"Albanian Migration in Greece: Understanding Irregularity in a Time of Crisis". European Journal of Migration and Law. 19 (1): 18. doi:10. 1163/15718166-12342113. ^ a b Cela; et al. (January 2018). ALBANIA AND GREECE: UNDERSTANDING AND EXPLAINING (PDF). Tirana: Friedrich-Ebert-Stiftung. pp. 20–36. ^ a b Adamczyk, Artur (15 June 2016). "Albanian Immigrants in Greece From Unwanted to Tolerated? " (PDF). Journal of Liberty and International Affairs. 2 (1): 53. ^ Vathi, Zana. Migrating and settling in a mobile world: Albanian migrants and their children in Europe.
Budapes, Hungary: Central European Department for Medieval Studies. p. 146. ^ Ducellier 1999, pp. 780–781 "the Albanians dominated the central regions of what is now the Albanian republic, in the areas which are drained by the Devollit river" ^ Ducellier 1999, pp. 780–781. ^ East European Quarterly, Band 15. University of Colorado, 1981. p.
^ Gillian Gloyer (1 June 2010). Albania (in Spanish). Alhena Media. p. 103. ISBN 978-84-92963-50-8. Tras la muerte de Stefan Dušan en 1355, el área que se corresponde con el sureste de la actual Albania y hasta Kastoria (que hoy en día pertenece a Grecia) cayó en manos de la familia Muzaka de Berati, uno de los poderosos clanes ^ John V. Fine; John Van Antwerp Fine (1994). p. 380. ISBN 978-0-472-08260-5.... Andrew Musachi.... took Kastoria from Marko... ^ Lala, Eleva (2008).
23 August 2013. Archived from the original (PDF) on 25 December 2013. ^ Julie Vullnetari (2012). Albania on the Move: Links Between Internal and International Migration (PDF). Amsterdam University Press, 2012. p. 73. ISBN 9789089643551. To this, weneed to add an estimate of irregular migrants; some Greek researchers haveargued that Albanians have a rate of 30 per cent irregularity in Greece, butthis is contested as rather high by others (see Maroukis 2009: 62).
Lala, Etleva (2008), Regnum Albaniae, the Papal Curia, and the Western Visions of a Borderline Nobility (PDF), Central European University, Department of Medieval Studies (PDF). Budapest, Hungary: Central European University, Department of Medieval Studies. p. 52. ^ Lala, Etleva (2008). Regnum Albaiae, the Papal Curia and the Western Visions of a Borderline Nobility (PDF).
 A newer synthesis about the second use of the term Albanoi by Pëllumb Xhufi suggests that the term Albanoi may have referred to Albanians of the specific district of Arbanon, while Arbanitai to Albanians in general regardless of the specific region they inhabited.  Language The majority of the Albanian people speak the Albanian language which is an independent branch within the Indo-European family of languages. It is a language isolate to any other known living language in Europe and indeed no other language in the world has been conclusively associated to its branch. Its origin remains conclusively unknown but it is believed it has descended from an ancient Paleo-Balkan language.  The Albanian language is spoken by approximately 5 million people throughout the Balkan Peninsula as well as by a more substantial number by communities around the Americas, Europe and Oceania.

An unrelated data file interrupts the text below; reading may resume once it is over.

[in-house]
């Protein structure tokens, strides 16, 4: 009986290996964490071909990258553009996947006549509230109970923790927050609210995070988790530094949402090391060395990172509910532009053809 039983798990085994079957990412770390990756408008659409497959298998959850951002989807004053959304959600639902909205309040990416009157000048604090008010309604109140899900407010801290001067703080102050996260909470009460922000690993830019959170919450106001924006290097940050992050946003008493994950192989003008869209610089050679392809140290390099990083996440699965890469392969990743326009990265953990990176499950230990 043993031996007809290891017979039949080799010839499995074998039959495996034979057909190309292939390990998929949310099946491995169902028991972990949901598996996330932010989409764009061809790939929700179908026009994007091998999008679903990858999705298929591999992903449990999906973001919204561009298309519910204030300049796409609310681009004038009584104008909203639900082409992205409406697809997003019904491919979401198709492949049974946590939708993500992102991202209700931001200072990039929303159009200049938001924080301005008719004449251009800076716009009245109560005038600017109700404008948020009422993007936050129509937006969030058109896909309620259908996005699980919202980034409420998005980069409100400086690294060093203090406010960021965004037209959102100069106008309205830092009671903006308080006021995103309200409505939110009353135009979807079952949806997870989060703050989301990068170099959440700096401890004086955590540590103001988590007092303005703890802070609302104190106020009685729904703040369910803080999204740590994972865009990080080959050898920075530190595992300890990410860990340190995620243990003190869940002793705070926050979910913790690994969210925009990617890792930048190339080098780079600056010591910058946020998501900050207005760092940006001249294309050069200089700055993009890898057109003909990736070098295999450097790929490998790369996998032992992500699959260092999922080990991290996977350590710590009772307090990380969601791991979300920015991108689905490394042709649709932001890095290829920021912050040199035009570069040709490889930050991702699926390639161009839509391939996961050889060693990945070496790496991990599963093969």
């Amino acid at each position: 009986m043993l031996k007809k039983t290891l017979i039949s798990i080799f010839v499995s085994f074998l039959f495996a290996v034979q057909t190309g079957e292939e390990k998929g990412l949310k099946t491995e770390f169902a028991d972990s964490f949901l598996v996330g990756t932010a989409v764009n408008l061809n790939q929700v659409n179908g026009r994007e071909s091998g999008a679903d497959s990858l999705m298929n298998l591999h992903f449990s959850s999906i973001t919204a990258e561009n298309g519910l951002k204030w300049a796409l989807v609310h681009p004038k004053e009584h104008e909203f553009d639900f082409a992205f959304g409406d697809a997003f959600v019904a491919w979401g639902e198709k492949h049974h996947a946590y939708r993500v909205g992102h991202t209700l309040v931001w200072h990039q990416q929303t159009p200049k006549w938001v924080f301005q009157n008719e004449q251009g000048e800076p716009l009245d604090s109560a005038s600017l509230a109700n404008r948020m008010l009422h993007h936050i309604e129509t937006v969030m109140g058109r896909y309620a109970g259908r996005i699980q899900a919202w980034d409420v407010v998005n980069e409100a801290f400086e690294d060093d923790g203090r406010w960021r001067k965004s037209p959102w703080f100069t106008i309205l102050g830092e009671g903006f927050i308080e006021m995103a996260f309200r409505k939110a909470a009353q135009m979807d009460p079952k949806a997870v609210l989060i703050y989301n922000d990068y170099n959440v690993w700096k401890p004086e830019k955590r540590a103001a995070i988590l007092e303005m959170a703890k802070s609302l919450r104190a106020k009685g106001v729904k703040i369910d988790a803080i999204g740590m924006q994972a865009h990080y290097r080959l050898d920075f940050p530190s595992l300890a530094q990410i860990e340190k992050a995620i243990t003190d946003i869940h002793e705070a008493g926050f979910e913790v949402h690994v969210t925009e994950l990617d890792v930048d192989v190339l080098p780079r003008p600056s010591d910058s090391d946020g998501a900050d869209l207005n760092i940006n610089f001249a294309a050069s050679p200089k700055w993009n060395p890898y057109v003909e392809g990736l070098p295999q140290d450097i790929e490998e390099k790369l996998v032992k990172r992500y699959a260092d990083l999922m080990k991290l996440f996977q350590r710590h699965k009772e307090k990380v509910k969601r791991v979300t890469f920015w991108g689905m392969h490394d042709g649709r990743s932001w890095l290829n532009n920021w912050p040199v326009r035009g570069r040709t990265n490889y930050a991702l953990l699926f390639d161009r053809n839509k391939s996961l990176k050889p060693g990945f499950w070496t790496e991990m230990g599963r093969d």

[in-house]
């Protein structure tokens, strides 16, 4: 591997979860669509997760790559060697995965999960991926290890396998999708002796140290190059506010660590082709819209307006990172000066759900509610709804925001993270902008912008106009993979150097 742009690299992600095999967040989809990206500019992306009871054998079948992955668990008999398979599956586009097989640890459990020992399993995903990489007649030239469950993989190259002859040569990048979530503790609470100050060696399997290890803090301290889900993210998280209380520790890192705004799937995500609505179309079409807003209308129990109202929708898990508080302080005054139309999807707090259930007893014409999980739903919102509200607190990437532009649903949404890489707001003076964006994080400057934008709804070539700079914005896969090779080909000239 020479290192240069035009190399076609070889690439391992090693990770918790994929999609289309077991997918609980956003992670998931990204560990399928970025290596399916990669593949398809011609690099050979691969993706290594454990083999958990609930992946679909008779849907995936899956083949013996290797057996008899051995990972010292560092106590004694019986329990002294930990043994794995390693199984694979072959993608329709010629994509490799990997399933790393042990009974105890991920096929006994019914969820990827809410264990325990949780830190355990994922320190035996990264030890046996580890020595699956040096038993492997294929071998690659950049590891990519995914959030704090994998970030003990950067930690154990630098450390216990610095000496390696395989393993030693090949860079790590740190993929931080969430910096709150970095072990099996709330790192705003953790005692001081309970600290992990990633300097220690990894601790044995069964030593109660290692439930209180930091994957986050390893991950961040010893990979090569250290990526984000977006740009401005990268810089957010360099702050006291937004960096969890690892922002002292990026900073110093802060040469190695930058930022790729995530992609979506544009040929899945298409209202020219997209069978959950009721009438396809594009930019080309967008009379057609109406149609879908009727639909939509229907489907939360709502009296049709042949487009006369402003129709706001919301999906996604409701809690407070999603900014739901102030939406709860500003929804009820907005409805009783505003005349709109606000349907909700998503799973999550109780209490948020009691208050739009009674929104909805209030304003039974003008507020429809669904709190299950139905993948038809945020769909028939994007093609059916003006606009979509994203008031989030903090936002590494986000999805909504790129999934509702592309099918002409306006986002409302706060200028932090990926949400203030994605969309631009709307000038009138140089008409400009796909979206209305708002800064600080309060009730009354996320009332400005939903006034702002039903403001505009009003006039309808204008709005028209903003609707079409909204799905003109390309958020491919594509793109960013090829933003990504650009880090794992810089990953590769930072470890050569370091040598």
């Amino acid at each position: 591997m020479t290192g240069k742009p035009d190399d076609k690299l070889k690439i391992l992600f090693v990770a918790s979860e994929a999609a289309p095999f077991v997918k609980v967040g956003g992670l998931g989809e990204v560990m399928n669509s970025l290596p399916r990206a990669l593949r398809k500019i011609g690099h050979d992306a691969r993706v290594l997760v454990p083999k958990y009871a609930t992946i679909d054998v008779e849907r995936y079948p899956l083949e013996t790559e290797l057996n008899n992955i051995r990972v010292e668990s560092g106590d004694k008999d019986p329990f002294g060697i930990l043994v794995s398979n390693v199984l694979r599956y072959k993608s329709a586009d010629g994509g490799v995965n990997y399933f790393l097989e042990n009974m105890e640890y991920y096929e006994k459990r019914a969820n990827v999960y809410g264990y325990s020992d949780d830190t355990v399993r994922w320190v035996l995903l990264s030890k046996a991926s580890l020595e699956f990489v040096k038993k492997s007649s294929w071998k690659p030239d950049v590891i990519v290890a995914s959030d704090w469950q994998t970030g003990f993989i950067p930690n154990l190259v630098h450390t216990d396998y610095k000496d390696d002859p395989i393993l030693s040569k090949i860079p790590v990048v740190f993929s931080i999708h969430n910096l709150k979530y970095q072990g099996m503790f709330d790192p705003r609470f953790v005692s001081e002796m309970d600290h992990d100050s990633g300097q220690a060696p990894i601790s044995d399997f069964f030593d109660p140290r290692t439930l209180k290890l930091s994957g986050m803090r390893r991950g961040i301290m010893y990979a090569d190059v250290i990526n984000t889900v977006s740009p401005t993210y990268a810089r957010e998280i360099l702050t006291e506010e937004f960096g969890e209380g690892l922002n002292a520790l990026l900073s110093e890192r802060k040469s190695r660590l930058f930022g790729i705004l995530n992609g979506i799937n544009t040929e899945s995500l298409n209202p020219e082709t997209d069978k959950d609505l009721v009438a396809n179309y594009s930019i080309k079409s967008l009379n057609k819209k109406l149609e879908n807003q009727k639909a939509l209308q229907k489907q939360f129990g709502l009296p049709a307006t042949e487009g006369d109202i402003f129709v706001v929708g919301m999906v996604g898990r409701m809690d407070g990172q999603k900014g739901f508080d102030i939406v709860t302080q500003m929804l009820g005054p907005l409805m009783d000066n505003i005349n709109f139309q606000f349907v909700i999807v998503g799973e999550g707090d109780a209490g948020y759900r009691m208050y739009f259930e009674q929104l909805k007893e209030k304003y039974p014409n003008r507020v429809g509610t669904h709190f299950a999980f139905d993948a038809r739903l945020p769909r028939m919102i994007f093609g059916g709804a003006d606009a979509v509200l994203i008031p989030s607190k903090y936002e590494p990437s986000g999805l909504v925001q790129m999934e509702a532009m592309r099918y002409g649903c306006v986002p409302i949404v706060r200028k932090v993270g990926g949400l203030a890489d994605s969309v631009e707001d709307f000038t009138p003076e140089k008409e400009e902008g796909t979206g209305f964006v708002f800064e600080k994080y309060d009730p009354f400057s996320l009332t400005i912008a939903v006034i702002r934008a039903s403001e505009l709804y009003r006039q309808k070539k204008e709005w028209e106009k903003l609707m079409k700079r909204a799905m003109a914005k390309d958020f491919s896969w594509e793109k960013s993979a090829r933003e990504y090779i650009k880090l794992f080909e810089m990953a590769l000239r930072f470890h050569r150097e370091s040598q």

The number could be higher counting the Arbëreshë people as well; they are often distinguishable from other Albanian Americans with regard to their Italianized names, nationality and a common religion.  In Canada, there are approximately 39, 000 Albanians in the country, including 36, 185 Albanians from Albania and 2, 870 Albanians from Kosovo, predominantly distributed in a multitude of provinces such as Ontario, Quebec, Alberta and British Columbia.  Canada's largest cities such as Toronto, Montreal and Edmonton were besides the United States a major centre of Albanian migration to North America. Toronto is home to around 17, 000 Albanians.
 Communism in Albania Albanian partisans, with their leader Enver Hoxha in the center, after the liberation of Tirana on November 17, 1944. Enver Hoxha of the Communist Party of Labour took power in Albania in 1946. Albania established an alliance with the Eastern Bloc which provided Albania with many advantages in the form of economic assistance and military protection from the Western Bloc during the Cold War. The Albanians experienced a period of several beneficial political and economic changes. The government defended the territorial integrity and sovereignty of Albania, diversified the economy through a programme of industrialisation which led to a higher standard of living and followed improvements in areas such as health, education and infrastructure.  It subsequently followed a period wherein the Albanians lived within an extreme isolation from the rest of the world for the next four decades.
471. ^ Oleh Havrylyshyn; Nora Srzentiæ (10 December 2014). Institutions Always 'Mattered': Explaining Prosperity in Mediaeval Ragusa (Dubrovnik). Palgrave Macmillan. ISBN 978-1-137-33978-2. [permanent dead link] ^ Saraçi, Alvin (2015). "Tregtia e Durrësit Dhe e Raguzës me Venedikun pas Shpërthimit të Luftës së Parë të Moresë (1684–1699)" [Trade of Durrës and Ragusa with Venice after the Outbreak of the First Morea War (1684–1699)]. Studime Historike (in Albanian) (1–2): 51–67.